Anurima Banerji, Assistant Professor of World Arts and Cultures
Laure Murat, Associate Professor of French & Francophone Studies
Shane Butler, Professor of Classics
Elizabeth Upton, Assistant Professor of Musicology
Sorin Popa, Professor of Mathematics
Elizabeth Marchant, Associate Professor of Women’s Studies
Brenda Stevenson, Professor of History
King-Kok Cheung, Professor of English and Asian American Studies
Zrinka Stahuljak, Associate Professor of French and Francophone Studies
James Gelvin, Professor of History
David N. Myers, Professor of History
John Dagenais, Professor of Spanish and Portuguese
Timothy Taylor, Professor of Ethnomusicology/Musicology
Gary Blasi, Professor of Law
Barbara Herman, Professor of Philosophy
Joanna Schwartz, Acting Professor of Law
Thu-huong Nguyen-vo, Associate Professor of Asian Languages and Cultures and Asian American Studies
Namhee Lee, Associate Professor of Asian Languages & Cultures
John Carriero, Professor of Philosophy
Brian Kim Stefans, Assistant Professor of English
George Dutton, Associate Professor of Asian Languages and Cultures
Samuel Cumming, Assistant Professor of Philosophy and Law
Sheldon Smith, Associate Professor of Philosophy
Gil Hochberg, Associate Professor of Comparative Literature
Mark Sawyer Professor of Political Science
Karen Brodkin, Professor Emerita of Anthropology and Women’s Studies
Andrea Fraser, Professor of Art
Chon Noriega, Professor of Film, Television, and Digital Media
Peter Peterson, Professor of Mathematics
Chris Chism, Associate Professor of English
Malina Stefanovska, Professor of French and Francophone Studies
Victoria Marks, Professor of World Arts and Cultures|Dance
Kathleen L. Komar, Professor of Comparative Literature & German
Richard Elman, Professor of Mathematics
John Papadopoulos, Professor of Classics
Dana Cuff, Professor of Architecture and Urban Design
Natasha Heller, Assistant Professor of Asian Languages and Cultures
Carlos Alberto Torres, Professor of Social Sciences and Comparative Education
César J. Ayala Professor of Sociology
Ghislaine Lydon, Associate Professor in History
Cameron Campbell, Professor of Sociology
William Roy, Professor of Sociology
Jerome Rabow, Professor Emeritus of Sociology
Nicky Hart, Professor of Sociology
Darnell M. Hunt, Professor of Sociology
Phillip Bonacich, Department of Sociology
Stefan Timmermans, Professor of Sociology
Miguel M. Unzueta, Assistant Professor of Anderson-HROB
Alan Garfinkel, Professor of Medicine
Patricia Gandara, Professor of Education
Joel F. Handler, Professor of Law
Michael Heim, Professor of Slavic Languages and Literatures/Comparative Literature
David Lopez, Professor Emeritus of Sociology
Gail Kligman, Professor of Sociology
Maylei Blackwell, Assistant Professor of Chicana and Chicano Studies
David Gieseker, Professor of Mathematics
Lyle F. Bachman, Professor of Applied Linguistics
Pamela Munro, Distinguished Professor of Linguistics
Aisha Finch, Assistant Professor of Women’s Studies and Afro-American Studies
Tova Brown, Assistant Adjunct Professor of Mathematics
James Ralston, Professor of Mathematics
Walter Ponce, Professor of Music
Joshua Foa Dienstag, Professor of Political Science
Olga T. Yokoyama, Professor of Applied Linguistics
Abel Valenzuela Jr., Professor of Chicana and Chicano Studies
Catherine Opie, Professor of Art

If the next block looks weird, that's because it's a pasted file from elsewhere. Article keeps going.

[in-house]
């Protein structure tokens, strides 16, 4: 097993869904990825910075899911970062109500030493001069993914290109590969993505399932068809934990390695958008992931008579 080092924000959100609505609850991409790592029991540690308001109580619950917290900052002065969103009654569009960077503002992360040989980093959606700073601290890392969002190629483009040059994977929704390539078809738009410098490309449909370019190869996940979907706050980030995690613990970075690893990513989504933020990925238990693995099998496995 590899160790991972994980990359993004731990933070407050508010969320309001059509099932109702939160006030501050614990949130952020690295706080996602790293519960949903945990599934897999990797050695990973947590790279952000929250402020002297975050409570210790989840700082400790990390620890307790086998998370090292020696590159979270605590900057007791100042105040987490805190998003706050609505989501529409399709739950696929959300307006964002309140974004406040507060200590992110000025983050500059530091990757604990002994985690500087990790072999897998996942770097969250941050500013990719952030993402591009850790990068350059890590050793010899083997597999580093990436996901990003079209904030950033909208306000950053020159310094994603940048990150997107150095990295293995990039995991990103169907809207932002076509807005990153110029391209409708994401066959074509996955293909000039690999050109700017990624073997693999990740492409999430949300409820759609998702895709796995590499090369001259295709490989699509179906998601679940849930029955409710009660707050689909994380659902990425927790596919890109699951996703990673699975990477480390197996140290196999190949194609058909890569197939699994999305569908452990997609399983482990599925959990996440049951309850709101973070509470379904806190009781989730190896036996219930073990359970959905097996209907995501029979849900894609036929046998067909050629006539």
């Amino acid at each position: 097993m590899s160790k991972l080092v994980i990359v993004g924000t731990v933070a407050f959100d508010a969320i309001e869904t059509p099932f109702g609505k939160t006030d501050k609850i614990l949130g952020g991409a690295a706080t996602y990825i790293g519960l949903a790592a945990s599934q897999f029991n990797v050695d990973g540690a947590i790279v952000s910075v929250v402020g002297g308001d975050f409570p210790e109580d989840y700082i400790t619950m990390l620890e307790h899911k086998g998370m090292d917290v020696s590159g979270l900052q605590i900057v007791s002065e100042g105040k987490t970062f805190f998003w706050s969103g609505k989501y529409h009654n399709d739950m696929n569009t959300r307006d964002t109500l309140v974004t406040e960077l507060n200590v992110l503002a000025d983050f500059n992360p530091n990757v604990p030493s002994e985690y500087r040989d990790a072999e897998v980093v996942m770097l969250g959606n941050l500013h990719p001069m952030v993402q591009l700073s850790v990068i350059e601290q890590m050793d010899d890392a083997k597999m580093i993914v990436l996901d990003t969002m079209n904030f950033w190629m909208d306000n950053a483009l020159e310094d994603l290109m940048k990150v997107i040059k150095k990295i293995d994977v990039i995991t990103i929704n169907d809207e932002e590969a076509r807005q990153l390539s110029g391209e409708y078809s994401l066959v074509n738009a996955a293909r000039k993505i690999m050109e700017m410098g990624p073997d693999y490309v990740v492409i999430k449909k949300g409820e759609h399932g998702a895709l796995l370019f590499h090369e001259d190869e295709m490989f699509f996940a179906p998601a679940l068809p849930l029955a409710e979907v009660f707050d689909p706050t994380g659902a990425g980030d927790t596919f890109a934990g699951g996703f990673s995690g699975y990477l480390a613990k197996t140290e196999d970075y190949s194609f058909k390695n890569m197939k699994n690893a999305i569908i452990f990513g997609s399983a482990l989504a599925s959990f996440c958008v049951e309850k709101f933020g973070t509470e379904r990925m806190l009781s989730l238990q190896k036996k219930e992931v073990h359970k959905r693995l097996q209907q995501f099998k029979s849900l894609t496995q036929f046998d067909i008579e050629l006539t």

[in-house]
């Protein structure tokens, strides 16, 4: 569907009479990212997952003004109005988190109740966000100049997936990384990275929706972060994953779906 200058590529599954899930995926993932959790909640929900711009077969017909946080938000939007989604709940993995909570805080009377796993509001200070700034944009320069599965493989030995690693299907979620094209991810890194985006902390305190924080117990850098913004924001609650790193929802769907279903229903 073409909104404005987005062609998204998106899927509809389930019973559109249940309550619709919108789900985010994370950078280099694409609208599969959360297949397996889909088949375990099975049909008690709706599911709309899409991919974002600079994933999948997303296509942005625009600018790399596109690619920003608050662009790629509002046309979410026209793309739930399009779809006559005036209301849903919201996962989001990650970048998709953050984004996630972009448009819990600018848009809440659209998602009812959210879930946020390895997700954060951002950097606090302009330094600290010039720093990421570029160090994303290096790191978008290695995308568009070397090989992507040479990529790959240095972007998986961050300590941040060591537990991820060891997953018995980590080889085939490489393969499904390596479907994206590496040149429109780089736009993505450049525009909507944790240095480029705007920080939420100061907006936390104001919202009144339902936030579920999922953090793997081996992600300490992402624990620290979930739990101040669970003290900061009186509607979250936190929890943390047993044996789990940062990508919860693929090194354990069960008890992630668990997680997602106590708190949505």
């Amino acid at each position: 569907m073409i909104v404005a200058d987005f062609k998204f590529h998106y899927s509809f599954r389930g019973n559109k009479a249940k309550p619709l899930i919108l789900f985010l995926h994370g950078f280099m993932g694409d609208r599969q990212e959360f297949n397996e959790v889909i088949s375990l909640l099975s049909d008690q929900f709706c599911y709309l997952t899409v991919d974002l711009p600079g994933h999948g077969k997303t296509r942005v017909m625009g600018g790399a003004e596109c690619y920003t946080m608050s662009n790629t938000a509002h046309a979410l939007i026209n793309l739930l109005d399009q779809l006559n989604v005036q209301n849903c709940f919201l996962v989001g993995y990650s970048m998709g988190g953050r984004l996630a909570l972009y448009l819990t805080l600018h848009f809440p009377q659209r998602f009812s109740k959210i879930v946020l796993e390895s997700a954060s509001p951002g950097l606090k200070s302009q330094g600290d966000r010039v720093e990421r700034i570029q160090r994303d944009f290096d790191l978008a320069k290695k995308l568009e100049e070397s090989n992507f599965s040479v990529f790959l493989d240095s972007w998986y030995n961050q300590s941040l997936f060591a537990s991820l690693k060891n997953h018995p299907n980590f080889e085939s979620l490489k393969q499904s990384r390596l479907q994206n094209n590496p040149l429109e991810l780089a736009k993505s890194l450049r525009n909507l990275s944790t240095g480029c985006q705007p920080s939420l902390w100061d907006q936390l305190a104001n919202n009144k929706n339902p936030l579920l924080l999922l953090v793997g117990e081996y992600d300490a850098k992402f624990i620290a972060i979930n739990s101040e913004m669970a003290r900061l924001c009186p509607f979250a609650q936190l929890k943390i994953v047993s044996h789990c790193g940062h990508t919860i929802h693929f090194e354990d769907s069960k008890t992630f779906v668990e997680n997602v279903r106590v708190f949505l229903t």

Richard J Jackson, Professor of Environmental Health Science
Steven P. Wallace, Professor of Community Health Sciences
Inwon C. Kim, Associate Professor of Mathematics
Otto Santa Ana, Associate Professor Department of Chicana/o Studies
Dwight W. Read, Distinguished Professor of Anthropology
Kelly Lytle Hernandez, Associate Professor of History
Christopher Erickson, Professor of Anderson School of Management
Maia Young, Associate Professor of Human Resources and Organizational Behavior, Anderson School of Management
Jody Kreiman, Professor of Surgery
Michael J. B. Allen, Distinguished Professor of English
Stephen Cederbaum, M.D. Professor Emeritus, Psychiatry, Pediatrics and Human Genetics
Ali Behdad, Professor of English and Comparative Literature
John Merriam, Professor Molecular Cell and Developmental Biology
Arthur Winer, Distinguished Professor Emeritus of Environmental Health Sciences
Samuel Culbert, Professor of Anderson School of Management
Andrew Christensen, Professor of Psychology
Dorie (Dorothy) A. Glover, Associate Professor of Psychology
Nina Byers, Professor of Physics and Astronomy
Paul Sheats, Professor of English Emeritus
Andy Kelly, Distinguished Professor of English Emeritus
Carole Pateman, Distinguished Professor of Political Science Emeritus
Brent Vine, Professor of Classics
John Tormey M.D., Professor Emeritus of Physiology
Robert Ettenger M.D., UCLA Children’s Health Center
Bruce Rothschild. Professor of Mathematics
Richard W Olsen, Distinguished Professor of Molecular and Medical Pharmacology
Sanford Jacoby, Howard Noble Distinguished Professor at the Anderson School of Management
Howard Adelman, Professor of Psychology
Richard D. Anderson, Jr., Associate Professor of Political Science
Donka Minkova, Professor of English
Gabriel Greenberg, Assistant Professor of Philosophy
Barbara Geddes, Professor of Political Science
Raymond Rocco, Associate Professor of Political Science
Robert Trager, Assistant Professor of Political Science
Jeffrey B. Lewis, Associate Professor of Political Science
Pater Baldwin, Professor of History
Avanidhar Subrahmanyam (Subra), Goldyne and Irwin Hearsh Professor of Finance
Judy Wolfenstein, Emeritus, for the late Professor E. Victor Wolfenstein, Political Science 1965-2010
Christina Palmer, Associate Professor of Psychiatry and Behavioral Sciences
Christopher S. Tang, Distinguished Professor Edward W. Carter Chair in Business Administration, Anderson School
David Kaplan, Distinguished Professor of Philosophy
Allison Gilmore, Assistant Adjunct Professor of Mathematics
Anthony Pagden, Professor of Political Science